Being that it's an uber-successful, nationwide grocery chain many Americans swear by, there's no feeling bad for Whole Foods. But it is an easy target -- and one that's quickly becoming the punchline to jokes about #WhitePeopleProblems. Where do spoiled, self-obsessed, phony greenies shop? Whole Foods. Where do people go when they have "rich, white person problems" ... you know, like gluten intolerance or Candida overgrowth! I'd venture to guess heavy metal toxicity (from too much sushi, obvs), nut allergies, or lactose intolerance all fall under that category, too, right?
That seems to be the thought of comedian Kelly MacLean, who made quite the impression on the web this week with her HuffPo story "Surviving Whole Foods," making fun of the store she sees as "a microcosm of everything I hate about our new green culture." Uh huh ...
Next I see the gluten-free section filled with crackers and bread made from various wheat-substitutes such as cardboard and sawdust. I skip this aisle because I'm not rich enough to have dietary restrictions. Ever notice that you don't meet poor people with special diet needs? A gluten intolerant house cleaner? A cab driver with Candida? Candida is what I call a rich, white person problem. You know you've really made it in this world when you get Candida.
While I can laugh about greenwashing and phony-baloney Gwyneth Paltrow types who are on an obnoxiously expensive, restrictive cleanse every other week, this was the part that really galled me. If it's only rich people who discuss their dietary restrictions -- gluten intolerance, Candida overgrowth, nut allergies, etc. -- it's because they're the ones with access to health care that has helped lead them to that conclusion. There are TONS of lower-income people who have special dietary needs, but unfortunately, our system is so broken that they're living with them and far less vital than they could be. Or they're aware of them and cutting back in other parts of their budget so they can afford gluten-free, yeast-free, nut-free, dairy-free specialty foods.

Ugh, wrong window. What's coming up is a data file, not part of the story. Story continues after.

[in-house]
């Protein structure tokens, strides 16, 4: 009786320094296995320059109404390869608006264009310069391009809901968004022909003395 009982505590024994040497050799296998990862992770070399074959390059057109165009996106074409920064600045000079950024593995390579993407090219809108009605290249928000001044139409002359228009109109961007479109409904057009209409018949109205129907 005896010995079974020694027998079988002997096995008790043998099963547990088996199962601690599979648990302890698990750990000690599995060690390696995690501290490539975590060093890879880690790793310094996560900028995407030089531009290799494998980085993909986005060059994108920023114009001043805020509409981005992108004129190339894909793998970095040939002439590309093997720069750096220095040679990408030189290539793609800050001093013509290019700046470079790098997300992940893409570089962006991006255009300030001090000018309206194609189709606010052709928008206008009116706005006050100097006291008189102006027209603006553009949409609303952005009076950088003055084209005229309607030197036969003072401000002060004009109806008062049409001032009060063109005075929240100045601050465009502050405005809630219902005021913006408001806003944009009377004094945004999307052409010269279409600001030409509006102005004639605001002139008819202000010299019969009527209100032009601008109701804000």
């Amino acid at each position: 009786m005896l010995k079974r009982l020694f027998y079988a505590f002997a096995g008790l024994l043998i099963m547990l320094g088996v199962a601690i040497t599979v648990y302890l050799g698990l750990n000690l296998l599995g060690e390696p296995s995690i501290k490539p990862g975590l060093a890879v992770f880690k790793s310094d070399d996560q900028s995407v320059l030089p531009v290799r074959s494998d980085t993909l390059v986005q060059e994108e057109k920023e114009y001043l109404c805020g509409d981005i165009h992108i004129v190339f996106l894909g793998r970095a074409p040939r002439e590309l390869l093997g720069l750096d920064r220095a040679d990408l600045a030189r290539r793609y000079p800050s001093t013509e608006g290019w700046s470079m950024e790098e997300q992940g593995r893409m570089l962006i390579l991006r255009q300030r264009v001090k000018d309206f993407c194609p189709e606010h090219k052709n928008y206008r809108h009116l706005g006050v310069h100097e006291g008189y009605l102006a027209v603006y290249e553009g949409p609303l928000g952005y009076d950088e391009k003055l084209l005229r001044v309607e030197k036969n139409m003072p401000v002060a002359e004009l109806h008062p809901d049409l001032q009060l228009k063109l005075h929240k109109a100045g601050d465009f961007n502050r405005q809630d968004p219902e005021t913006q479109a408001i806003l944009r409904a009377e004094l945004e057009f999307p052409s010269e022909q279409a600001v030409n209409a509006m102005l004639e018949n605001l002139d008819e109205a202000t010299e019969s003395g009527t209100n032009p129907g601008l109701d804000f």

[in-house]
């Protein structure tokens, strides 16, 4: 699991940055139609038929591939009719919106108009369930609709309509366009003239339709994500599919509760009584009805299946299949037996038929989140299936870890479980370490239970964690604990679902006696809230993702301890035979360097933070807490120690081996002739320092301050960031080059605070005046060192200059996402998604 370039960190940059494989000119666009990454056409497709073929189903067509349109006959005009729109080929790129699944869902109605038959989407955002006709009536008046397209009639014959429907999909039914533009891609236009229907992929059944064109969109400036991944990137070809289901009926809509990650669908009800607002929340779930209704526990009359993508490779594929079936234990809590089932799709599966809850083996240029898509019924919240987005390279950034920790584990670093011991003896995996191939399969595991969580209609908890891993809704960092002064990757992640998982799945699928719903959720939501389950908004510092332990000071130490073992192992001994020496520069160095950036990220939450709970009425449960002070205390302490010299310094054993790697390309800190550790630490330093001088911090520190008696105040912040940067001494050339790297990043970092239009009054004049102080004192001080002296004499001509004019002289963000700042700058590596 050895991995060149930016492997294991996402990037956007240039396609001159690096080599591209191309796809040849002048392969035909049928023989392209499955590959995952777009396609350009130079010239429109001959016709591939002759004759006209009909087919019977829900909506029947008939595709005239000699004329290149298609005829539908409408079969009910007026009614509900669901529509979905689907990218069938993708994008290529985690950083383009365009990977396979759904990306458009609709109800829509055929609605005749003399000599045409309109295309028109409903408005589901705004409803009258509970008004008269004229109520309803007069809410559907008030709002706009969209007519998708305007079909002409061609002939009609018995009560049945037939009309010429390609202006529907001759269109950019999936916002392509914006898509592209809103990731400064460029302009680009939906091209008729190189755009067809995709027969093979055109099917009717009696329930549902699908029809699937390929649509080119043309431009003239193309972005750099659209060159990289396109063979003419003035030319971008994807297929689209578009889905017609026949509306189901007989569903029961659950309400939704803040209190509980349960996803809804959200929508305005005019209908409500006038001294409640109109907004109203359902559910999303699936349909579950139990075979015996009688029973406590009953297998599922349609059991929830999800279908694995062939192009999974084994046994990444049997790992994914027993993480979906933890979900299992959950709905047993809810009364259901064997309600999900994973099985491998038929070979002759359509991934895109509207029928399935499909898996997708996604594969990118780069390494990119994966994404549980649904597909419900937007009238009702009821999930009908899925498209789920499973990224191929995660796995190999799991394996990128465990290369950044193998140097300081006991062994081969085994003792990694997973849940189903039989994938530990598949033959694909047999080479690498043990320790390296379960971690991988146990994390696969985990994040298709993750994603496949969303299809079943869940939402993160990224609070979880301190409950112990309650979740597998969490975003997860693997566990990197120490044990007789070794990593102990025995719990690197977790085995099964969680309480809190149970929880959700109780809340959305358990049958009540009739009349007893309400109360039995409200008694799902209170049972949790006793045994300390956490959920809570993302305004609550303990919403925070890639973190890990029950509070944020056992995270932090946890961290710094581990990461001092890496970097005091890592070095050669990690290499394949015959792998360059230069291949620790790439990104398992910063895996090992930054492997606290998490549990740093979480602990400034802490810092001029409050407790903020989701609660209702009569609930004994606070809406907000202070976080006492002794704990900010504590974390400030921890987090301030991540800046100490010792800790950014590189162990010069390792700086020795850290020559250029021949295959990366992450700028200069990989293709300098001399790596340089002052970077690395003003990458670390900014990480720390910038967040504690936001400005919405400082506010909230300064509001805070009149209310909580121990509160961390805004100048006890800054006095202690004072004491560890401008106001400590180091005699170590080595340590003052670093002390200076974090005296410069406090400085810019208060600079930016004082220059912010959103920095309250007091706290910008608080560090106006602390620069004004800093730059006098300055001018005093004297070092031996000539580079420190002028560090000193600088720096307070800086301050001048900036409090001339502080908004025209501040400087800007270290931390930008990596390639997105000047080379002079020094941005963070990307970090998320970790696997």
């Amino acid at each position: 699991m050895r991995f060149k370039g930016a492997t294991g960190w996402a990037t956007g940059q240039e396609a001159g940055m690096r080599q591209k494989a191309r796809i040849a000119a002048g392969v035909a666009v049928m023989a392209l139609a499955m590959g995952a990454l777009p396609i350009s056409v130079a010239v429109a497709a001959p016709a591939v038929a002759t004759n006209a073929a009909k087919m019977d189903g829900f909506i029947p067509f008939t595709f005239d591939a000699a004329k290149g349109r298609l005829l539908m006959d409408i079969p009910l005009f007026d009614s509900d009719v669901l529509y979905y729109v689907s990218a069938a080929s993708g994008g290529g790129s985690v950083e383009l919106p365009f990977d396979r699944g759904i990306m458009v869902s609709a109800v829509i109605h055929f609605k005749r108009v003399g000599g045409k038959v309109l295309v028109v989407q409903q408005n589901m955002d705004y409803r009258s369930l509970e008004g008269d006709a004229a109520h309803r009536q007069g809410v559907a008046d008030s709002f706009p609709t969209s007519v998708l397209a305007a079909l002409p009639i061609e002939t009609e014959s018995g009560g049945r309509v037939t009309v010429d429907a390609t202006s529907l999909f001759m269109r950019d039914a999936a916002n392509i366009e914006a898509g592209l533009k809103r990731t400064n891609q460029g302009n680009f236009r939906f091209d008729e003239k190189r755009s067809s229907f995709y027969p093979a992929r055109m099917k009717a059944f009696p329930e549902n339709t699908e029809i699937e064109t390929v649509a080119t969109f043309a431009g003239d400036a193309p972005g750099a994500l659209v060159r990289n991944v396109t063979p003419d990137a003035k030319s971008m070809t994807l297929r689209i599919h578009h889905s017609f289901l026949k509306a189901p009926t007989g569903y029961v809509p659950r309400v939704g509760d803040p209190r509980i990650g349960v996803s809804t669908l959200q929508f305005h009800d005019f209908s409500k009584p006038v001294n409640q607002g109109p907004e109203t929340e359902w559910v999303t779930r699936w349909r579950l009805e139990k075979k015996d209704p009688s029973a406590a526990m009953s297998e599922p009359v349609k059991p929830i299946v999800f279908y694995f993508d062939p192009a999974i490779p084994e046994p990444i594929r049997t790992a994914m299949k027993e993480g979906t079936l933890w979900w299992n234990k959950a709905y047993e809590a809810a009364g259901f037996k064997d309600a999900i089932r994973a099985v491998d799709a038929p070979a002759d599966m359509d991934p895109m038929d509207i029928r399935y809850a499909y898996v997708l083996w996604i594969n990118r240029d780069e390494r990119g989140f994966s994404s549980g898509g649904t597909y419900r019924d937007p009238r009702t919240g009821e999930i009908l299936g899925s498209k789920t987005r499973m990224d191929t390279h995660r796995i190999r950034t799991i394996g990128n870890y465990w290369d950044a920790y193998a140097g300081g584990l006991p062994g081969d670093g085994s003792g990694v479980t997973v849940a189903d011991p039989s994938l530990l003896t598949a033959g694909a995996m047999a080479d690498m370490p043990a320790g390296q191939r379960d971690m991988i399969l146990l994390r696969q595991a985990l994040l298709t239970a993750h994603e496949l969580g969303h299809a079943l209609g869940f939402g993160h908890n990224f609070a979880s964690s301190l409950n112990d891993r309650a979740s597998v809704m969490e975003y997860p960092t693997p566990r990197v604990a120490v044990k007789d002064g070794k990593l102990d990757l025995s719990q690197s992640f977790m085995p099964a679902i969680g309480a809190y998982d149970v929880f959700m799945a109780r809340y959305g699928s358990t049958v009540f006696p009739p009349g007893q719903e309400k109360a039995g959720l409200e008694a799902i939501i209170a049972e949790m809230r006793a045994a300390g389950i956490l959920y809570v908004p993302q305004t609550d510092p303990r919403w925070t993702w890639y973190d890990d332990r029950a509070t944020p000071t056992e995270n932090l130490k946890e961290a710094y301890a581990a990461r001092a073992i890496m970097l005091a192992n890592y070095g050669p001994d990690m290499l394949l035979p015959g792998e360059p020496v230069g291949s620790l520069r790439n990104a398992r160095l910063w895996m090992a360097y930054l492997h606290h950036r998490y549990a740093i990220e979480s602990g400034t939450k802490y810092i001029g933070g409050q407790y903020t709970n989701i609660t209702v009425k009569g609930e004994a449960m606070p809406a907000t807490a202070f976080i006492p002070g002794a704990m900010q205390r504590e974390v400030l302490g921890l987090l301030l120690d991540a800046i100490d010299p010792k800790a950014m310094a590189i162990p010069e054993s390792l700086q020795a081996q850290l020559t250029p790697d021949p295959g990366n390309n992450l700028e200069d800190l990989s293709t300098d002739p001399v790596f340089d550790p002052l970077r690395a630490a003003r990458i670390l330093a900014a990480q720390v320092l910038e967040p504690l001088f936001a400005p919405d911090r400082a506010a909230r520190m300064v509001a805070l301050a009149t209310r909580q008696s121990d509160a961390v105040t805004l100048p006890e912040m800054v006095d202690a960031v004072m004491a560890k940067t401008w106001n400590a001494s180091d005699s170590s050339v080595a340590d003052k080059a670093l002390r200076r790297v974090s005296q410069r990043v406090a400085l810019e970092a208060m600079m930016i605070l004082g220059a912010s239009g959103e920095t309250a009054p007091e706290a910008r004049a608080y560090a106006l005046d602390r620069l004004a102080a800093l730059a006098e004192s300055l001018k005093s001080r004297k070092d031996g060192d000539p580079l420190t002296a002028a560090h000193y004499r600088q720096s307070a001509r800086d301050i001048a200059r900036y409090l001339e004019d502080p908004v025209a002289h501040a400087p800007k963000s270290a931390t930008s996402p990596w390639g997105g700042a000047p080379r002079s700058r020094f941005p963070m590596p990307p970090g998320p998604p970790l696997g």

Sure, MacLean was ripping Whole Foods and rich, gluten-challenged people in jest. But she also admitted there was some truth to her rant -- like the part about a Prius with a "Namaste" sticker almost hitting a pregnant woman. Sad. And I believe it ... Similarly, there are some spoiled, ridiculous people who frequent organic grocery stores and spend obscene amounts of money on self-diagnosed dietary restrictions. BUT they're not the only ones perusing aisles of gluten-free bread or vegan cheese or organic produce not doused in pesticides. There are also people who are there and spending whatever they can on whatever foods they can afford so they don't get sick or so they can heal their illness or so they can adhere to their ethical beliefs. Nah, that's not necessarily something we can giggle about and share on Facebook, but it's still something true and worth bearing in mind.
What was your take on MacLean's column?